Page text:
Researchers at Isis Pharmaceuticals Inc. have created modifiedantisense compounds that potently block a common canceroncogene in vitro, they report in this week's edition of theJournal of Biological Chemistry.

The molecules have backbones forged from linkages that resistbreakdown within the cell. Each end of the chemical chain hasbeen accessorized to tightly grasp RNA carrying the geneticmessage of the Ha-ras oncogene. The middle of the molecule isiced with sugars similar to those contained by DNA. Thatportion attracts the chemical clipper RNase H, which leaves theIsis molecule intact but snips the RNA into useless pieces so itcannot direct formation of cancer-causing proteins.

Backbones such as this phosphorothioate one have beendescribed previously. The scientists tested the effects ofaltering sugar components in the 17-subunit molecule with 2-prime O-methyl groups and other modifications, such as 2-prime fluoro dA. Altered compounds bound their target betterthan unmodified oligonucleotides.

Interspersing an interior segment of at least five subunits thatbear deoxy sugar groups was necessary, however, for thetarget to be enzymatically degraded. RNase H, present innuclear extract of the HeLa line of human cancer cells used, isthought to play a natural role in DNA replication by cleavingthe RNA strand of RNA-DNA complexes.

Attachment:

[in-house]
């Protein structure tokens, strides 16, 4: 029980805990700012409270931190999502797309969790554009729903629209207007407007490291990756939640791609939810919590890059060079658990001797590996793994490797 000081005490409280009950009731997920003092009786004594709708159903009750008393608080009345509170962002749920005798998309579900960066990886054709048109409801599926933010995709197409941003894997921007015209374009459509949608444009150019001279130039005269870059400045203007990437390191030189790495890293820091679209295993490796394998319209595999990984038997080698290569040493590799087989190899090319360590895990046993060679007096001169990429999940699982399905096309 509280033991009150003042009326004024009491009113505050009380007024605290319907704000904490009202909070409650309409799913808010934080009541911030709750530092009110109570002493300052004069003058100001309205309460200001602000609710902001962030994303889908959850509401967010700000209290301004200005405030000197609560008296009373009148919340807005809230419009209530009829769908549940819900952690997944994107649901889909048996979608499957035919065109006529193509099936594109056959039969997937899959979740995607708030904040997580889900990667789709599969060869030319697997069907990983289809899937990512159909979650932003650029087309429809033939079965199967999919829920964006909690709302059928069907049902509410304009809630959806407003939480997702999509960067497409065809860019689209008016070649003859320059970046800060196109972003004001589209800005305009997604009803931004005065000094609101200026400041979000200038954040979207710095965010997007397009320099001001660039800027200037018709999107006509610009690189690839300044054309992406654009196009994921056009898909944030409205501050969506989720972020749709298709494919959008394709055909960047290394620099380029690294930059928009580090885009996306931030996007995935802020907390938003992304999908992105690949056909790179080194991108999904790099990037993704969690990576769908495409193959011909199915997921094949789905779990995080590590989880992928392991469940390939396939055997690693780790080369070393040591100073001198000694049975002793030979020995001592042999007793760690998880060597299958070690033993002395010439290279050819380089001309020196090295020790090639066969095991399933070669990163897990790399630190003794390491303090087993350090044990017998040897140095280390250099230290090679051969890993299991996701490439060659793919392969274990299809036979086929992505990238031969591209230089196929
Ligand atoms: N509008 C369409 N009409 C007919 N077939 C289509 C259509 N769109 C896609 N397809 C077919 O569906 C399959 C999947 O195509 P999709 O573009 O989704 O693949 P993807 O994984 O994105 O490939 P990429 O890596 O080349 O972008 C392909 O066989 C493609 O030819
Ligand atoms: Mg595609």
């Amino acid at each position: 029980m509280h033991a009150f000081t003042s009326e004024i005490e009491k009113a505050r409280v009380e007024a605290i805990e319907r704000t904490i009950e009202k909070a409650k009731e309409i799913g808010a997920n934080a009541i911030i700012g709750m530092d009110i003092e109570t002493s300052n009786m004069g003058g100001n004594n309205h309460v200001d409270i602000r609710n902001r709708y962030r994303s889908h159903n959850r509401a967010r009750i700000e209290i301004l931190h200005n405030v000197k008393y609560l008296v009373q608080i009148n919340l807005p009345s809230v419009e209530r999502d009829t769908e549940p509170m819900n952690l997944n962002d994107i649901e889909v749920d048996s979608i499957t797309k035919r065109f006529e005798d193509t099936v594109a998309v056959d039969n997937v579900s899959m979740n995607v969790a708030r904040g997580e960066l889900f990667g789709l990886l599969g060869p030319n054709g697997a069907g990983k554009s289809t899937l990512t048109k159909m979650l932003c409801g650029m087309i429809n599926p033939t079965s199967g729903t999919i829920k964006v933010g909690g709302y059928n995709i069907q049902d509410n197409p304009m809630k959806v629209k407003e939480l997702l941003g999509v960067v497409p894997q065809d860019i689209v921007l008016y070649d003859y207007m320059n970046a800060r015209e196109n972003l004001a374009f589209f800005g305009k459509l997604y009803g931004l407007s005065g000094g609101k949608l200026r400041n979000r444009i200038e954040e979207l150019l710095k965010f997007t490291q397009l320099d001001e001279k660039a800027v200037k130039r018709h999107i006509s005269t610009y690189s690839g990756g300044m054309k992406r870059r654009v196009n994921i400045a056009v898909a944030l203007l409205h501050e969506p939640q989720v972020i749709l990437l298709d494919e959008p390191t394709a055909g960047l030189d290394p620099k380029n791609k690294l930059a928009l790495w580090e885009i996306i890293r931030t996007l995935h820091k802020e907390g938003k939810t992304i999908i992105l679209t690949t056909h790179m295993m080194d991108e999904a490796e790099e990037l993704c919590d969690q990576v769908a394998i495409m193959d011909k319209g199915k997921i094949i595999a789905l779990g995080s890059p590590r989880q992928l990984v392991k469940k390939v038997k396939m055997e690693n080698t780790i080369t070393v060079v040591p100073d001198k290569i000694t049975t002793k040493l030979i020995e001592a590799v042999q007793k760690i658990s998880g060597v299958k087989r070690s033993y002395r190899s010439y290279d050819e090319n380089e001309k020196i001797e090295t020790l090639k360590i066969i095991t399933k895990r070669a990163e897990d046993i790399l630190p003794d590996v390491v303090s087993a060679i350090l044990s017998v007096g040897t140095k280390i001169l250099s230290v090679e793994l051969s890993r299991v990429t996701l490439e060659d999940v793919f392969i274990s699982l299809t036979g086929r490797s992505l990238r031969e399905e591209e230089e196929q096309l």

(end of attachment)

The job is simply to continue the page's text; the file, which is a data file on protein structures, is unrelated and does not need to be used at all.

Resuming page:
The Ha-ras oncogene itself is a mutation of a normal geneinvolved in the regulation of cell growth.

The authors suggest that the small size of the compound andthe potential of using alterations that are compatible with thecontent of cell membranes could facilitate its use in drugs, ascould its stability and potency.

In addition to this paper by Isis researcher Brett Monia andcolleagues, the Carlsbad, Calif., company also recentlyannounced issuance of a U.S. patent for novel nucleosides usedin synthesis of enzyme-resistant oligonucleotides.

U.S. Patent No. 5,223,618, for a 4-prime desmethyl nucleosideanalog, grants Isis protection for making a novel class ofcompounds, oligonucleosides, that use an ethylene glycol inplace of a phosphate in the backbone, resulting in a compoundthat resists enzyme degradation and lacks a negative charge.

The company (NASDAQ:ISIP) has its first oligonucleotide-baseddrug, ISIS 2105, in a Phase II trial for treatment of humanpapillomavirus infection.

-- Nancy Garcia Associate Editor

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